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Brian Burns, shortly to retire as CEO of Belfast Central Mission (BCM)

Brian Burns is currently BCM’s CEO, but will retire from that position at the end of December. One of his last acts was to cut the first sod on the site for a new care unit at Copelands. This will be a 60-bed, residential dementia and nursing facility situated between Donaghadee and Millisle in County Down.  It is due to open in 2020 at the cost of approximately £5m in total, have six households, each with ten residents living in en-suite rooms with 24-hour care available.

BCM was founded in 1889 as part of the Methodist Church’s response to problems faced by people living in the inner city. Now, as then, BCM offers spiritual, emotional, social and physical help regardless of class, creed or ethnicity and no religious commitment is required from its staff or anyone wishing to benefit from its services and many people do. It’s a sobering thought that their caring services are as much in demand today as they were in 1889.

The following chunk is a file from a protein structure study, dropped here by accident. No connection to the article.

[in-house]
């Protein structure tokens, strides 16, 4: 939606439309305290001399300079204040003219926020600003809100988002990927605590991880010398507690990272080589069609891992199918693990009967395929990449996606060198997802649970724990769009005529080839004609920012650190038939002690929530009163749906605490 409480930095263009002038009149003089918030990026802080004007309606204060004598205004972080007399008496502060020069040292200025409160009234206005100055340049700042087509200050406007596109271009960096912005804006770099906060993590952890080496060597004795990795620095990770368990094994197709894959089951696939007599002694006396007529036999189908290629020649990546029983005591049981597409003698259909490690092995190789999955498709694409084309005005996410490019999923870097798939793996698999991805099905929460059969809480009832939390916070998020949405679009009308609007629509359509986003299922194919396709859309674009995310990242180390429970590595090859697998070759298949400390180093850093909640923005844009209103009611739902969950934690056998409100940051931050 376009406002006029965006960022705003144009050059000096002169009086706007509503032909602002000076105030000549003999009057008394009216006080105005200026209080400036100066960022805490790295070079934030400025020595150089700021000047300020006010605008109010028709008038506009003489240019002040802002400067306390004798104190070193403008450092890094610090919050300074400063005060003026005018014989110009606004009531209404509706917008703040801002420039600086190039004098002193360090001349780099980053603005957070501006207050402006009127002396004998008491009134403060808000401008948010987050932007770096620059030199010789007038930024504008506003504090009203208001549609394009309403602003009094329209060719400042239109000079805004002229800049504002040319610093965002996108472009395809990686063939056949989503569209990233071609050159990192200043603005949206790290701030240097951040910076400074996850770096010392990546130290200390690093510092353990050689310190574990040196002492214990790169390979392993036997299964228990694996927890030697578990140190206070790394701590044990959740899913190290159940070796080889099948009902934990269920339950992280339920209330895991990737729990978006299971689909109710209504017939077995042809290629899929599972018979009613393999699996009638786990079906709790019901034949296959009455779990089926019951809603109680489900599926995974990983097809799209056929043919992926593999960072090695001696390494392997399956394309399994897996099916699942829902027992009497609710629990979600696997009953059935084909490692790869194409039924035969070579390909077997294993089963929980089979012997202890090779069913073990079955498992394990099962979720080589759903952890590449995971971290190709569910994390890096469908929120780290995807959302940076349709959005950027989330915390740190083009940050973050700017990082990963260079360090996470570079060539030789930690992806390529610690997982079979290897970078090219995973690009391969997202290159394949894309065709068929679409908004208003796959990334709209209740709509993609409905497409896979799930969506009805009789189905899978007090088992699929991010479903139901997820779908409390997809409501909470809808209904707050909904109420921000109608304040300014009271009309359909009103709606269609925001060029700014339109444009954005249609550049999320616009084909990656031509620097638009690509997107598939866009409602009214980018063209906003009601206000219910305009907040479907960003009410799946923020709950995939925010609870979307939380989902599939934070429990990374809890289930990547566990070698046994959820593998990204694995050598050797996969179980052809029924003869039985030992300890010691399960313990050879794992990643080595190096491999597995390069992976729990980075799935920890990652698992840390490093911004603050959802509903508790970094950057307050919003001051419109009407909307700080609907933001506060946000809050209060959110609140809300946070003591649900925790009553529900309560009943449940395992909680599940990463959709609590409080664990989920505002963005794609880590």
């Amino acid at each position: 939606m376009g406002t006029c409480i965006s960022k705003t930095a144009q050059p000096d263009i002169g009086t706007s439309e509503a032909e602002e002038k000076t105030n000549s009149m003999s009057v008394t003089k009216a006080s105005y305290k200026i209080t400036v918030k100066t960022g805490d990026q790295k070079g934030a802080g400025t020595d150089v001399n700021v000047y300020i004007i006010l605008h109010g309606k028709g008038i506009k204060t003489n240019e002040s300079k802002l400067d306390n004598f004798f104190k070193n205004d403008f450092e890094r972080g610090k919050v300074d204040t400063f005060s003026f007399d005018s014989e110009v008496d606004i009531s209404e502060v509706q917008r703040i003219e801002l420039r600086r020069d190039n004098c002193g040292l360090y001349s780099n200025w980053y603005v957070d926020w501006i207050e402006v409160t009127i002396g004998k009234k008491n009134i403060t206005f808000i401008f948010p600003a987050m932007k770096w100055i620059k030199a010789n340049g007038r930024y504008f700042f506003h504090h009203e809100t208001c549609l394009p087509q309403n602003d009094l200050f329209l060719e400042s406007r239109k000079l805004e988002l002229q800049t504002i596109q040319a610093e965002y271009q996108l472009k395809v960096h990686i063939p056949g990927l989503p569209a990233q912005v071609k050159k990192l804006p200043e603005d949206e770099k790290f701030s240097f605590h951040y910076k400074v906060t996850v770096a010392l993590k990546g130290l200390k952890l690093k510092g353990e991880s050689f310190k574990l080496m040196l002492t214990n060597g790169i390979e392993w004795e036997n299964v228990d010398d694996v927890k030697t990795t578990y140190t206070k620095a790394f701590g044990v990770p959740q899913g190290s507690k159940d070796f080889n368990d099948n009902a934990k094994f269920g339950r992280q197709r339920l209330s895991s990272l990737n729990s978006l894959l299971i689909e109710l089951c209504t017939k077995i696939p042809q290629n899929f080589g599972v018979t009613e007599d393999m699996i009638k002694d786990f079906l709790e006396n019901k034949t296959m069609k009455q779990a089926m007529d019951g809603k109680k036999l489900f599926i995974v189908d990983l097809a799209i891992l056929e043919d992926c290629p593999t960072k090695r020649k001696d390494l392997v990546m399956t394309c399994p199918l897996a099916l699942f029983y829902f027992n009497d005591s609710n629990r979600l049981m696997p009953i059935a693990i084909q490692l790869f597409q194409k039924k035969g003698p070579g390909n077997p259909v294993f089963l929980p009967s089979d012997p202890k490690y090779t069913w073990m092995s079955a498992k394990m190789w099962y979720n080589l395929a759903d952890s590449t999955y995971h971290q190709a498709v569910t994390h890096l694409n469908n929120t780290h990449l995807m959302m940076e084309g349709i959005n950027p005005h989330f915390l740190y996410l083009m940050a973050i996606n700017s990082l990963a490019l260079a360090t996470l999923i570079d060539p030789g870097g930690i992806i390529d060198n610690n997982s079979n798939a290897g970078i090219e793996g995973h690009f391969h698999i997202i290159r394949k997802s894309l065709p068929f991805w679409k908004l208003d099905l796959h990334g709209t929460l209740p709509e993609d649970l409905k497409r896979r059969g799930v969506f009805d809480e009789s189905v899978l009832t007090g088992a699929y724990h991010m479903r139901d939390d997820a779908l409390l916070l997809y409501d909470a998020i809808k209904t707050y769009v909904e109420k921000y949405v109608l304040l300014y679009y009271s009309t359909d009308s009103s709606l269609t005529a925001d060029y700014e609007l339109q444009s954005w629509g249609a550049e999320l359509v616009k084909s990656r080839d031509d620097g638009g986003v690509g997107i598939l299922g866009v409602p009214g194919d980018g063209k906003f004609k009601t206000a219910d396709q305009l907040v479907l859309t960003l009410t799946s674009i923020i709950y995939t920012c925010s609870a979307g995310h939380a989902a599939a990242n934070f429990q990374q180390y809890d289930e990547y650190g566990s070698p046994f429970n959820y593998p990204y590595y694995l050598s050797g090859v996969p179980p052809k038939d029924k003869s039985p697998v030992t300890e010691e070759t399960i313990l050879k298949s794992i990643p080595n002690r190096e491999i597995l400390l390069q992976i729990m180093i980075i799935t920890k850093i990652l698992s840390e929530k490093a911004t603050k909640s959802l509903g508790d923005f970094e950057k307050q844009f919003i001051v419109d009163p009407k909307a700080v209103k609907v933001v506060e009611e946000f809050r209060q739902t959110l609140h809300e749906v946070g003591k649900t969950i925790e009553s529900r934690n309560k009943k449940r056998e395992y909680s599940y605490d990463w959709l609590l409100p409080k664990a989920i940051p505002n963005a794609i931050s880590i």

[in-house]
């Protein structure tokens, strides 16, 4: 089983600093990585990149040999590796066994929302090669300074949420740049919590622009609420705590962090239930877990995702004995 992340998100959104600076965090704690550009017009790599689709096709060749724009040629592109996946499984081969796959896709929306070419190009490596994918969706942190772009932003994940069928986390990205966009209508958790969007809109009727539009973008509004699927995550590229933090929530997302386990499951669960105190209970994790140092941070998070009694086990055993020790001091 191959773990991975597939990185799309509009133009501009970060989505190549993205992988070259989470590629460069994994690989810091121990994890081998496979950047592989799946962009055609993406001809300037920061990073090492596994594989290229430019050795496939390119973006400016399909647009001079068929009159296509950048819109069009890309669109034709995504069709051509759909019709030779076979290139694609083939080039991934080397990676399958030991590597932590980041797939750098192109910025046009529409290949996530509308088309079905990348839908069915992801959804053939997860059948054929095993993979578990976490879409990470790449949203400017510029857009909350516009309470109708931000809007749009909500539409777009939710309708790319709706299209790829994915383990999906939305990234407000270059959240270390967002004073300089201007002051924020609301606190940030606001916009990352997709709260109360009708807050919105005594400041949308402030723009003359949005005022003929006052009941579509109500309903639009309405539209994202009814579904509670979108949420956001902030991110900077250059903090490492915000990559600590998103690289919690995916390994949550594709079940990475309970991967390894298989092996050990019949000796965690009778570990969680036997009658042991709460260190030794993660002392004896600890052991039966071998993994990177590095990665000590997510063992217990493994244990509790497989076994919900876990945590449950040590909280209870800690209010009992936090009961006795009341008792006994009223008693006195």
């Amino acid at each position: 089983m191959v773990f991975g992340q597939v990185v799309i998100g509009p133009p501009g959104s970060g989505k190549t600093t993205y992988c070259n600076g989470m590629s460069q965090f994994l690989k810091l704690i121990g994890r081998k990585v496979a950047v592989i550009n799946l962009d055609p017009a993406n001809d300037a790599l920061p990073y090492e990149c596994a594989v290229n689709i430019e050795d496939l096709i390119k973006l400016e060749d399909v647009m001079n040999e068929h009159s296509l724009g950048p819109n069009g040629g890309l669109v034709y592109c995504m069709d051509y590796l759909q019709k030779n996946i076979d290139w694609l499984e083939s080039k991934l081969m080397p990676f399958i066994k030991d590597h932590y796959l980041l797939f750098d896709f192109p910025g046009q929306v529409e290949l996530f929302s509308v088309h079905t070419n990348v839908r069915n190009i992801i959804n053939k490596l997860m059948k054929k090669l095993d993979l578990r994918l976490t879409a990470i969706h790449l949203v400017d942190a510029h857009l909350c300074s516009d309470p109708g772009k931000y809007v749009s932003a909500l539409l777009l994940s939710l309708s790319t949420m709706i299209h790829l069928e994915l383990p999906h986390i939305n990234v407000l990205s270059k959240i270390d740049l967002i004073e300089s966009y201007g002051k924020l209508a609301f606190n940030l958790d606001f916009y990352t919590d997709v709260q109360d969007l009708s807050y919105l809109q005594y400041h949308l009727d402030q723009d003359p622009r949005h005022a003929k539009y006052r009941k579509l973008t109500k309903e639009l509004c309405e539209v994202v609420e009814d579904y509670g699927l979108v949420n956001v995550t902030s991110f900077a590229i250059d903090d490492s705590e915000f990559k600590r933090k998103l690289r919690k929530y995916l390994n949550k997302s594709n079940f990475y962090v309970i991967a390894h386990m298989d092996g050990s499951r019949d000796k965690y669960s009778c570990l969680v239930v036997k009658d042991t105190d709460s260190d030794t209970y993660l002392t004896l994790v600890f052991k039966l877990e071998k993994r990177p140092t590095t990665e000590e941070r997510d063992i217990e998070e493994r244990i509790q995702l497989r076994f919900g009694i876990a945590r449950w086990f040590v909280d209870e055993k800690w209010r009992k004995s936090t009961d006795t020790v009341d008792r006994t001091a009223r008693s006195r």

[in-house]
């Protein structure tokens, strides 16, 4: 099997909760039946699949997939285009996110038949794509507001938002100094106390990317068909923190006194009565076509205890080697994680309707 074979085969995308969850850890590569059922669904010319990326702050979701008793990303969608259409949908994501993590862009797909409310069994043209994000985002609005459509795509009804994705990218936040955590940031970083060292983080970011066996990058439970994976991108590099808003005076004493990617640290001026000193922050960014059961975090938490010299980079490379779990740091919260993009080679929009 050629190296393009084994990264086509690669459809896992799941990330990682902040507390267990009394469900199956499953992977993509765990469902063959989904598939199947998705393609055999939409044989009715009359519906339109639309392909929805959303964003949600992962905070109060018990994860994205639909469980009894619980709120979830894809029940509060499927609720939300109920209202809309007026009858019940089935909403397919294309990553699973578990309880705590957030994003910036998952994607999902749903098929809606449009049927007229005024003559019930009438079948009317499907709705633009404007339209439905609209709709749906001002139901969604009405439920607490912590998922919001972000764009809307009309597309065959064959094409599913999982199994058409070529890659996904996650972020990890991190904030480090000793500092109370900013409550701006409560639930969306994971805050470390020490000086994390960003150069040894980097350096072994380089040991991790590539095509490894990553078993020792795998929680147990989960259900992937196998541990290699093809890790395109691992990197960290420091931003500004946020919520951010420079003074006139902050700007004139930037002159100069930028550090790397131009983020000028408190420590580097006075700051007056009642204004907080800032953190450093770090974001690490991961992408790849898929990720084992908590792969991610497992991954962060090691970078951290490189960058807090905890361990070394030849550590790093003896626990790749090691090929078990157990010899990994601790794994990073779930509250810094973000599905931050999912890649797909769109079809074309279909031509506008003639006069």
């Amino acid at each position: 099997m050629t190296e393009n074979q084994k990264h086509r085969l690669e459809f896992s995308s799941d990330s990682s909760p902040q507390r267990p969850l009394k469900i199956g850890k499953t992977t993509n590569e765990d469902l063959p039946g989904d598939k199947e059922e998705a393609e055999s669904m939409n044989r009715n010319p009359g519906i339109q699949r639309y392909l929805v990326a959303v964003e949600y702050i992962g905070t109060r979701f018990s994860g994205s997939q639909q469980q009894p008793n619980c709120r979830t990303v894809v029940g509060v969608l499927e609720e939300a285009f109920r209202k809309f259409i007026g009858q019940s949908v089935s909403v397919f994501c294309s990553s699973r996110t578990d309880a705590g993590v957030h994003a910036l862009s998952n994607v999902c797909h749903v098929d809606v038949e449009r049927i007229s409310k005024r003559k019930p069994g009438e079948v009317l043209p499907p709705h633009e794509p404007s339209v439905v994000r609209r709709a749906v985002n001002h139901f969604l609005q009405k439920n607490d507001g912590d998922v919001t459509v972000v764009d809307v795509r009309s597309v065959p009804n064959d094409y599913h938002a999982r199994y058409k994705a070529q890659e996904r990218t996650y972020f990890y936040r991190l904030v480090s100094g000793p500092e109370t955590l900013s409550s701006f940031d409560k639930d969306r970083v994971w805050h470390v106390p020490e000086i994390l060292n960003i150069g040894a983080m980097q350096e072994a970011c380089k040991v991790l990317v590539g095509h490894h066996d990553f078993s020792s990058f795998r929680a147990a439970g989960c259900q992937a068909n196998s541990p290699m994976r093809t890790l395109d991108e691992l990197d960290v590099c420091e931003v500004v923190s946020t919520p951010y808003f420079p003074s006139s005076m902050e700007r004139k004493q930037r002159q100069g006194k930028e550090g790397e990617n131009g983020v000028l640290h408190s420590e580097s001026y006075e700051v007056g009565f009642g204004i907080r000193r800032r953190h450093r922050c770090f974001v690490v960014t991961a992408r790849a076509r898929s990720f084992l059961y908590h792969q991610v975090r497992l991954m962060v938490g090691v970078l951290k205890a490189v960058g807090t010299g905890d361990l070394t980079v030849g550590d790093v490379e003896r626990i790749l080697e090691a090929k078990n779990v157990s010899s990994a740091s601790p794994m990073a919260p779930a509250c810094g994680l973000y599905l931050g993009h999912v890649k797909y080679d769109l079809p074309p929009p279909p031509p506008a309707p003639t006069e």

Brian admits he will miss the involvement with BCM where he has spent many years supporting BCM’s mission of helping people in need.  However, although Brian has many plans for retirement, he says that these will still involve helping people who are in need.

A full interview of Brian burns with Anne Hailes will appear in the January issue of the Methodist Newsletter.

Are you a partner, donor or beneficiary?

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Tim West (photographer), Grace Quansah (Methodist Development and Relief Services volunteer) and Mr Addison (local coordinator) in a field in Ghana.